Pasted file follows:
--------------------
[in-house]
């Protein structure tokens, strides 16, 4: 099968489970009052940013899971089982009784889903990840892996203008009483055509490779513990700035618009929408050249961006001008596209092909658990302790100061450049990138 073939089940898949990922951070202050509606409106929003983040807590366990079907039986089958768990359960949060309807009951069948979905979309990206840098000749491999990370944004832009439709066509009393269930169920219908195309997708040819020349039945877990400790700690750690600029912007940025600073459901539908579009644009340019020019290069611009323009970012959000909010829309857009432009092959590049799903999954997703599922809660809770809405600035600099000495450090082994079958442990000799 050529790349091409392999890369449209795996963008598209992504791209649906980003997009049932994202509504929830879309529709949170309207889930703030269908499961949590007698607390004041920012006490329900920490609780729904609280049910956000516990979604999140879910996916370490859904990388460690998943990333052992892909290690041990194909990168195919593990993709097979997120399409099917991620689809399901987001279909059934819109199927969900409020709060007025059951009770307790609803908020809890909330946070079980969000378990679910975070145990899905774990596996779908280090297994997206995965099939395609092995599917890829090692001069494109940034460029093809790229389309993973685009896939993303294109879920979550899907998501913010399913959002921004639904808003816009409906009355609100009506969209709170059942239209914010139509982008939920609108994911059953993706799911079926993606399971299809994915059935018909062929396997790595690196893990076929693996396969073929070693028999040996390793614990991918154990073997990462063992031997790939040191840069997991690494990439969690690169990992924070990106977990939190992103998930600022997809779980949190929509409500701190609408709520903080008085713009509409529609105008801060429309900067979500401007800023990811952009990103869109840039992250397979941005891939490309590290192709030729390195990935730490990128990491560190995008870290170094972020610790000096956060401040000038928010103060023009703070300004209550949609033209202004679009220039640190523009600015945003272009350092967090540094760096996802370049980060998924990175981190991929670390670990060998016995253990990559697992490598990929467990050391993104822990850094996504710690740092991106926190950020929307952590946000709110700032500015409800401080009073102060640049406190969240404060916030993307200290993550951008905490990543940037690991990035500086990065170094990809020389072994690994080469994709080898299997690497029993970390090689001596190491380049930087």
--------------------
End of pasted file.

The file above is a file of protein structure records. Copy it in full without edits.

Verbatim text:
[in-house]
């Protein structure tokens, strides 16, 4: 099968489970009052940013899971089982009784889903990840892996203008009483055509490779513990700035618009929408050249961006001008596209092909658990302790100061450049990138 073939089940898949990922951070202050509606409106929003983040807590366990079907039986089958768990359960949060309807009951069948979905979309990206840098000749491999990370944004832009439709066509009393269930169920219908195309997708040819020349039945877990400790700690750690600029912007940025600073459901539908579009644009340019020019290069611009323009970012959000909010829309857009432009092959590049799903999954997703599922809660809770809405600035600099000495450090082994079958442990000799 050529790349091409392999890369449209795996963008598209992504791209649906980003997009049932994202509504929830879309529709949170309207889930703030269908499961949590007698607390004041920012006490329900920490609780729904609280049910956000516990979604999140879910996916370490859904990388460690998943990333052992892909290690041990194909990168195919593990993709097979997120399409099917991620689809399901987001279909059934819109199927969900409020709060007025059951009770307790609803908020809890909330946070079980969000378990679910975070145990899905774990596996779908280090297994997206995965099939395609092995599917890829090692001069494109940034460029093809790229389309993973685009896939993303294109879920979550899907998501913010399913959002921004639904808003816009409906009355609100009506969209709170059942239209914010139509982008939920609108994911059953993706799911079926993606399971299809994915059935018909062929396997790595690196893990076929693996396969073929070693028999040996390793614990991918154990073997990462063992031997790939040191840069997991690494990439969690690169990992924070990106977990939190992103998930600022997809779980949190929509409500701190609408709520903080008085713009509409529609105008801060429309900067979500401007800023990811952009990103869109840039992250397979941005891939490309590290192709030729390195990935730490990128990491560190995008870290170094972020610790000096956060401040000038928010103060023009703070300004209550949609033209202004679009220039640190523009600015945003272009350092967090540094760096996802370049980060998924990175981190991929670390670990060998016995253990990559697992490598990929467990050391993104822990850094996504710690740092991106926190950020929307952590946000709110700032500015409800401080009073102060640049406190969240404060916030993307200290993550951008905490990543940037690991990035500086990065170094990809020389072994690994080469994709080898299997690497029993970390090689001596190491380049930087």